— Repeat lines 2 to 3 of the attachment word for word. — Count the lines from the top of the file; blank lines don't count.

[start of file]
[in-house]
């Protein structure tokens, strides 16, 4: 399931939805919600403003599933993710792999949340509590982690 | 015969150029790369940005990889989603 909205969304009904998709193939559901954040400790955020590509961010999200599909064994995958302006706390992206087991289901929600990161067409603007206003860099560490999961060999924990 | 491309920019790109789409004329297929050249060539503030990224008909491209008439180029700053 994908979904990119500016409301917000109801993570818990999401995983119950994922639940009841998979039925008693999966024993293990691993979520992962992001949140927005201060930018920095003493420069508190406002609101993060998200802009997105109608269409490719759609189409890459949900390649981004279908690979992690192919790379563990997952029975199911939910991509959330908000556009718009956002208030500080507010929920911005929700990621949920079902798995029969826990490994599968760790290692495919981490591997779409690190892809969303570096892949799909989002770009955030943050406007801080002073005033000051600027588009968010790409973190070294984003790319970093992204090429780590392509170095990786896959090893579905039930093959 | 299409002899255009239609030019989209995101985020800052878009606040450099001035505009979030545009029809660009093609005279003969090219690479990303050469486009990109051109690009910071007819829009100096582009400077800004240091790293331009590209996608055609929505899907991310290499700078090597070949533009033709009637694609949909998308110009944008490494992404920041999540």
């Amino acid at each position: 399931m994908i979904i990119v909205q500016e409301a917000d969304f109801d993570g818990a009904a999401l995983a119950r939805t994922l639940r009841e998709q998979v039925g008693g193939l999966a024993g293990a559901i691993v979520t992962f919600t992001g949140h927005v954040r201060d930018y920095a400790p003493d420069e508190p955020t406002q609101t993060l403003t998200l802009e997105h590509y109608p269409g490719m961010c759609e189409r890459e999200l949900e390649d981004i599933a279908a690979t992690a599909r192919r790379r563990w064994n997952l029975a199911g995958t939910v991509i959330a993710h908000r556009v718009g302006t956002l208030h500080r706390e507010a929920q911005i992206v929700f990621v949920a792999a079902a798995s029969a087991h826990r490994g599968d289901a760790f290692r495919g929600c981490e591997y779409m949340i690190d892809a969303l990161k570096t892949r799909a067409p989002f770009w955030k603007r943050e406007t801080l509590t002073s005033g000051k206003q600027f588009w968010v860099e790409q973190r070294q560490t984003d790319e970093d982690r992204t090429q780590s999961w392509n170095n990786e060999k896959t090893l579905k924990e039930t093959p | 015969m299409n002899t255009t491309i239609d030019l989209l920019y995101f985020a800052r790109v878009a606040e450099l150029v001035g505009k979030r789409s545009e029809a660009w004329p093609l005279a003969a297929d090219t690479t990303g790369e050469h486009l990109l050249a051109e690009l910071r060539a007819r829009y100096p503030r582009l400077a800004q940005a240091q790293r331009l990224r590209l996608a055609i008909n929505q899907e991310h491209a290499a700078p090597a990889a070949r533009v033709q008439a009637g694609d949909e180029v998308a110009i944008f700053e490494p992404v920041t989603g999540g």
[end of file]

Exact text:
């Protein structure tokens, strides 16, 4: 399931939805919600403003599933993710792999949340509590982690 | 015969150029790369940005990889989603 909205969304009904998709193939559901954040400790955020590509961010999200599909064994995958302006706390992206087991289901929600990161067409603007206003860099560490999961060999924990 | 491309920019790109789409004329297929050249060539503030990224008909491209008439180029700053 994908979904990119500016409301917000109801993570818990999401995983119950994922639940009841998979039925008693999966024993293990691993979520992962992001949140927005201060930018920095003493420069508190406002609101993060998200802009997105109608269409490719759609189409890459949900390649981004279908690979992690192919790379563990997952029975199911939910991509959330908000556009718009956002208030500080507010929920911005929700990621949920079902798995029969826990490994599968760790290692495919981490591997779409690190892809969303570096892949799909989002770009955030943050406007801080002073005033000051600027588009968010790409973190070294984003790319970093992204090429780590392509170095990786896959090893579905039930093959 | 299409002899255009239609030019989209995101985020800052878009606040450099001035505009979030545009029809660009093609005279003969090219690479990303050469486009990109051109690009910071007819829009100096582009400077800004240091790293331009590209996608055609929505899907991310290499700078090597070949533009033709009637694609949909998308110009944008490494992404920041999540």
């Amino acid at each position: 399931m994908i979904i990119v909205q500016e409301a917000d969304f109801d993570g818990a009904a999401l995983a119950r939805t994922l639940r009841e998709q998979v039925g008693g193939l999966a024993g293990a559901i691993v979520t992962f919600t992001g949140h927005v954040r201060d930018y920095a400790p003493d420069e508190p955020t406002q609101t993060l403003t998200l802009e997105h590509y109608p269409g490719m961010c759609e189409r890459e999200l949900e390649d981004i599933a279908a690979t992690a599909r192919r790379r563990w064994n997952l029975a199911g995958t939910v991509i959330a993710h908000r556009v718009g302006t956002l208030h500080r706390e507010a929920q911005i992206v929700f990621v949920a792999a079902a798995s029969a087991h826990r490994g599968d289901a760790f290692r495919g929600c981490e591997y779409m949340i690190d892809a969303l990161k570096t892949r799909a067409p989002f770009w955030k603007r943050e406007t801080l509590t002073s005033g000051k206003q600027f588009w968010v860099e790409q973190r070294q560490t984003d790319e970093d982690r992204t090429q780590s999961w392509n170095n990786e060999k896959t090893l579905k924990e039930t093959p | 015969m299409n002899t255009t491309i239609d030019l989209l920019y995101f985020a800052r790109v878009a606040e450099l150029v001035g505009k979030r789409s545009e029809a660009w004329p093609l005279a003969a297929d090219t690479t990303g790369e050469h486009l990109l050249a051109e690009l910071r060539a007819r829009y100096p503030r582009l400077a800004q940005a240091q790293r331009l990224r590209l996608a055609i008909n929505q899907e991310h491209a290499a700078p090597a990889a070949r533009v033709q008439a009637g694609d949909e180029v998308a110009i944008f700053e490494p992404v920041t989603g999540g």